I’m often asked what is mediation and what can be mediated, and what can’t be mediated. The answer is actually pretty simple and pretty basic: Anything two or more parties disagree about can be mediated. Let me go one more step: Any thing two or more parties disagree about should be mediated. Almost anything can be mediated if the parties wish to try. Mediation is now being used to settle wars, international boundary disputes, sexual harassment cases, workplace problems, lawsuits, neighborhood disputes, real estate claims, contractor issues and divorces.
Mediation is an informal dispute settlement process run by a trained third party (me), called a mediator. Mediation is intended to bring two parties together to clear up misunderstandings, find out concerns, and reach a resolution. The process is voluntary, although it may be urged by an agency like the Equal Employment Opportunity Commission (EEOC).
During the mediation, each side will present its view of the issue, and I will work with each side in a caucus to attempt to work out a settlement. At the end of the process, I can present my findings and present a potential solution to the issue. The mediation process, unlike arbitration, is non-binding; that is, I do not impose a decision on the parties, but attempt to present a solution that is acceptable to both parties.
Mediation can be used in divorces, real estate, and labor bargaining, and in other disputes, in an attempt to keep costs low and avoid taking a case to court and therefore avoiding the risky outcome when relinquishing control to the legal system.
Feel free to contact me to discuss your mediation and dispute resolution needs…
Advantages of Mediation
In some situations, mediation may be preferable to filing a lawsuit. Mediation provides the following advantages:
- Confidentiality. There are a few exceptions, but what the parties say during mediation is confidential and not subject to the future use in a lawsuit. Court cases, on the other hand, are matters of public record.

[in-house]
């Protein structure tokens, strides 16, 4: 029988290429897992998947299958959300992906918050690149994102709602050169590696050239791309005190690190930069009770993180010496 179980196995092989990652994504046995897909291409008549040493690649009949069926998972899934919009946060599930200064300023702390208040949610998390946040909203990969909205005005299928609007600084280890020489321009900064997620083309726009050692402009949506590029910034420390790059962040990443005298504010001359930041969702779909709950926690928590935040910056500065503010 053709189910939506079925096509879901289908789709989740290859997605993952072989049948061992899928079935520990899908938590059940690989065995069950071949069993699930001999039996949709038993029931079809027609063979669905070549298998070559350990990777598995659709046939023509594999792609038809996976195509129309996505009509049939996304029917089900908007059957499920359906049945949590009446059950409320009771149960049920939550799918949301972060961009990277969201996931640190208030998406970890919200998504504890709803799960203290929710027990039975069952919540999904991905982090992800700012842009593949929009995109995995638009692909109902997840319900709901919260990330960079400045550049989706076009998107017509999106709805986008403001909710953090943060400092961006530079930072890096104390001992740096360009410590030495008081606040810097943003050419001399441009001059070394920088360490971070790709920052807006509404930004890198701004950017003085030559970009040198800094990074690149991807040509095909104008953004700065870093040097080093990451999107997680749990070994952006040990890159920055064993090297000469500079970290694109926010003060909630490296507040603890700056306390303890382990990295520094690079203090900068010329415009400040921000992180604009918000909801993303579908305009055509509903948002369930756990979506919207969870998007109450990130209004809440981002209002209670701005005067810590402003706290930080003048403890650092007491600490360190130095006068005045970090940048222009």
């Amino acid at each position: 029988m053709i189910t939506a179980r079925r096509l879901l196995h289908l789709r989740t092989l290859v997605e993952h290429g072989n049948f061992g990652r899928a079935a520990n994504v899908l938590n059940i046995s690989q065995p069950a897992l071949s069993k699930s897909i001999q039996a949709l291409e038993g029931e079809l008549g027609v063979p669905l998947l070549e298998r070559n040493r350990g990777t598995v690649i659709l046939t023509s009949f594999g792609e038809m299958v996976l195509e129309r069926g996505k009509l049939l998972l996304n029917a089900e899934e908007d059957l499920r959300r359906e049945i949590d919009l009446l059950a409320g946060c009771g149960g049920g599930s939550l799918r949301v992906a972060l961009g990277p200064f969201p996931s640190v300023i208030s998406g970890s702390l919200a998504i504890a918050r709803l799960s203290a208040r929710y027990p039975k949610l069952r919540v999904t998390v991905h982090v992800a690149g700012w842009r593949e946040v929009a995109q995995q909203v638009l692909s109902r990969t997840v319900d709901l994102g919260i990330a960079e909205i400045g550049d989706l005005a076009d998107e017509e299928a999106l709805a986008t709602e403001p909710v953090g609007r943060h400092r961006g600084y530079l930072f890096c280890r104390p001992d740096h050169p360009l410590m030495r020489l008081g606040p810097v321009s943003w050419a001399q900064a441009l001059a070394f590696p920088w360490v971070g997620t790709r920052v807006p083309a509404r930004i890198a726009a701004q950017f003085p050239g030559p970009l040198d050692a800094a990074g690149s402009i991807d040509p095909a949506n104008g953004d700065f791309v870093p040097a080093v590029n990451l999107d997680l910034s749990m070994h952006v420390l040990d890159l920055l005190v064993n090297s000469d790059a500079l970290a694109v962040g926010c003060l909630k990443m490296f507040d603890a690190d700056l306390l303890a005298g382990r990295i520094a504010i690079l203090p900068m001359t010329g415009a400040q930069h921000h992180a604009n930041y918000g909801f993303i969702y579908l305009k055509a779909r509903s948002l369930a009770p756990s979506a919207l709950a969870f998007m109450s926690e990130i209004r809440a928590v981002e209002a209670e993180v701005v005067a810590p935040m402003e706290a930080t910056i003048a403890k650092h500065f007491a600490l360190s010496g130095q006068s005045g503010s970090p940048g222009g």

- Costs less than a lawsuit. Mediation cases cost substantially less than court costs and attorney fees.
- Faster resolution than going to court. Lawsuits may take years to result in a court ruling, but mediation can take as little as a few hours or a few sessions.
- The parties decide. The parties in mediation, not a judge or jury, decide on the resolution.
- The parties communicate directly. Rather than communicating through lawyers, the parties speak directly to each other.
What Occurs During Mediation
In most mediation cases, the following occurs:
- Introduction. The mediator explains the rules and process involved in mediation.
- Statements by the parties. Each party has the opportunity to describe the dispute.
- Identification of the dispute. The mediator will ask the parties questions in order to gain a better understanding of the conflict.
- Private caucuses. The mediator will conduct private meetings with the parties to obtain a better understanding of each party’s side and to assess possible solutions.
- Negotiation. The mediator will help the parties reach an agreeable solution.
- Written agreement. If the parties reach a resolution, the mediator may put the agreement in writing and ask the parties to sign it. In many states, these agreements can be upheld in court.
Family mediation: separation and divorce
A couple who owned a greenhouse and farm stand business decided to separate. Although their disagreements were intense at times, both were committed to their three children, and wanted to avoid the high costs and horror stories they heard about litigated divorce. They discovered that they could talk more calmly and productively with their mediator, get the advice they needed from financial, legal and other advisors, and make workable plans for the family business. Now, both are active in their children’s lives, and they can make plans together for the kids without fighting.
Family mediation: succession planning
A farmer leased 200 acres to give his parents some income and security. He subleased the land to a neighbor. In applying for a new FSA loan, he realized the full extent of the family debt crisis. After an initial adverse decision, he met with the loan officer, local bank manager, financial advisors, family members (who had serious disagreements) and a mediator. After a couple of meetings, the family realized they would have to work together to keep the farm, and were able to work out a plan to restructure the debts. Today the farm is profitable again and, thanks to the FSA loan, they were even able to expand production.